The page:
American Astronomical Society warns about unsafe eclipse glasses and handheld viewers

Observers urged to purchase glasses and hand-held viewers from known reliable sources.
By Laurel Kornfeld | Aug 02, 2017
The American Astronomical Society (AAS) has issued a statement noting that unsafe eclipse glasses are being sold online in advance of the August 21 solar eclipse that will be visible across the country.

While the group previously advised buyers to look for glasses with the logo of the International Organization for Standardization, along with text stating they meet ISO 12312-2 international safety standards for solar viewing, they now acknowledge that both the logo and the text are being placed on glasses that are fake.

Fake glasses as well as fake handheld solar viewers look like the real ones but have filters that do not adequately block enough of the Sun's visible, ultraviolet, and infrared light to protect viewers' eyes.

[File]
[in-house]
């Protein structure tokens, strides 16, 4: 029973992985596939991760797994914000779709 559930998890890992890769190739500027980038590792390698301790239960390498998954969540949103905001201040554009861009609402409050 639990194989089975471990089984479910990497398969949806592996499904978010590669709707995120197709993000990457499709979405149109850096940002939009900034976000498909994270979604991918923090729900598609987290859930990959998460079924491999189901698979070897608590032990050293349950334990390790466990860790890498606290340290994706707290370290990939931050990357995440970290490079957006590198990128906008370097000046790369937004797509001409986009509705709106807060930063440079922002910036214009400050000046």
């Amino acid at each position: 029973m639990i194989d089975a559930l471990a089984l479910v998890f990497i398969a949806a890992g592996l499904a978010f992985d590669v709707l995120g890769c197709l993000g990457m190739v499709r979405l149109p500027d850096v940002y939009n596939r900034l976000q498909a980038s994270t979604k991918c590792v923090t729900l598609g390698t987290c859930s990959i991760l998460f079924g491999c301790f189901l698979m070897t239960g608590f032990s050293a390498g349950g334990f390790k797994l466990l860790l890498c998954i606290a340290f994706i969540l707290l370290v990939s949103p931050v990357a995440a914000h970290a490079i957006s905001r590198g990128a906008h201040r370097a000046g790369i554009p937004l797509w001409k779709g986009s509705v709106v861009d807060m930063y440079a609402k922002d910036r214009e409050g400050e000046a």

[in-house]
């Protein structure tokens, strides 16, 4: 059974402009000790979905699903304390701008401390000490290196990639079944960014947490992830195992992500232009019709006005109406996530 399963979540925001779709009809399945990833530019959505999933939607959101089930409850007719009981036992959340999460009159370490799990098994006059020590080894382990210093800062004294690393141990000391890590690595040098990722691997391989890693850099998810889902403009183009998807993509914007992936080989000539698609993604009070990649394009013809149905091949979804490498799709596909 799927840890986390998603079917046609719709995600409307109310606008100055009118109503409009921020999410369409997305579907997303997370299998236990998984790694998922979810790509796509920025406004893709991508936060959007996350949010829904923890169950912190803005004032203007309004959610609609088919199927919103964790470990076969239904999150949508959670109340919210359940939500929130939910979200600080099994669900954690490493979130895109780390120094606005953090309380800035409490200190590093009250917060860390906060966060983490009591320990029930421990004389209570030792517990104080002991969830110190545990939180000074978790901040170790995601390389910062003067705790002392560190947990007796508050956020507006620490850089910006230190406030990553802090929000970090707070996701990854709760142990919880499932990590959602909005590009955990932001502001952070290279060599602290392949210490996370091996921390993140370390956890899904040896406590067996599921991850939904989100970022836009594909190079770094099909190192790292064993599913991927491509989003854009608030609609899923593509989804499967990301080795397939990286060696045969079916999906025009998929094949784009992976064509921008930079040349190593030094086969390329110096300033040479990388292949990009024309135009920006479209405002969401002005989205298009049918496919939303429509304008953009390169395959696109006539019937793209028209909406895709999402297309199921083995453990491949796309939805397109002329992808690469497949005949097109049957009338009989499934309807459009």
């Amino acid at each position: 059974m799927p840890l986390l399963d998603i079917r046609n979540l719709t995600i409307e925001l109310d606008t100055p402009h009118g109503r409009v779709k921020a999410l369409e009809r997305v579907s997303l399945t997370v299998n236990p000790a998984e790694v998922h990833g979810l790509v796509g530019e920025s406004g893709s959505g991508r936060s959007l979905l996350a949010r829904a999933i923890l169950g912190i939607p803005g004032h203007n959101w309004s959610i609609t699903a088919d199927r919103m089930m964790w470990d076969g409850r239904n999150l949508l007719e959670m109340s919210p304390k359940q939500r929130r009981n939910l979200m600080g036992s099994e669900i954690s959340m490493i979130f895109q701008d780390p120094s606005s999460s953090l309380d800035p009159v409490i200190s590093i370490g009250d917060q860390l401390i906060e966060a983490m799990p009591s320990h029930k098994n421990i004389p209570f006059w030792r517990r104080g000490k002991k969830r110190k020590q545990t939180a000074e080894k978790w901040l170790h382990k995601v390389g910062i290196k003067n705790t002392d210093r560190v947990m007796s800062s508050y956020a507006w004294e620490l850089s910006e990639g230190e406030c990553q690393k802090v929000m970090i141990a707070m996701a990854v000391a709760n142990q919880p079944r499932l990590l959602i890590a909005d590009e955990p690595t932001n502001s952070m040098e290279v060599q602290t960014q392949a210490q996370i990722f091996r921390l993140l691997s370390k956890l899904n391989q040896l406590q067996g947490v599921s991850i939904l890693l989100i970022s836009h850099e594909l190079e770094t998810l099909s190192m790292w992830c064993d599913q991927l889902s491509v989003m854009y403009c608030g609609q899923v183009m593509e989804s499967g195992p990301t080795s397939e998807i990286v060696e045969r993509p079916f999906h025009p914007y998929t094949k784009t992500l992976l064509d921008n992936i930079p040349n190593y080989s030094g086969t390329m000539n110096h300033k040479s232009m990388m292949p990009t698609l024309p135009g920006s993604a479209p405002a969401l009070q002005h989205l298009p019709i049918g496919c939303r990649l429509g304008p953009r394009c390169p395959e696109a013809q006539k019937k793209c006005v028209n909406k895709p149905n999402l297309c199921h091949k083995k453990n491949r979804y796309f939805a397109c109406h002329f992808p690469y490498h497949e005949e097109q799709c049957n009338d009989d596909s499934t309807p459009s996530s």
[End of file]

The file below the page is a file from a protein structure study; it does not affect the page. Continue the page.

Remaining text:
Some merchants go as far as displaying phony test results on their websites to back up their claims of complying with ISO standards, the AAS statement warns.

To help observers avoid buying fakes, the AAS Solar Eclipse Task Force is complying a list of reliable vendors, which is posted on its Reputable Vendors of Solar Filters and Viewers page.

One sign that glasses or handheld viewers are fake is the ability to see ordinary lights when wearing them. Only the Sun should be visible with these devices, and it should appear focused and comfortably bright like the full Moon, with a surrounding black sky.

If glasses or viewers show the surrounding sky as hazy and the Sun as too bright or out of focus, they are not safe and should be discarded.

Glasses and viewers distributed by amateur or professional astronomers, libraries, astronomy clubs, university astronomy departments, science museums, trade shows, and planetariums are almost certainly safe, as these individuals and groups obtain solar filters from known and trusted sources.

A guideline on viewing the eclipse safely is available for viewing athttps://eclipse.aas.org/eye-safety.

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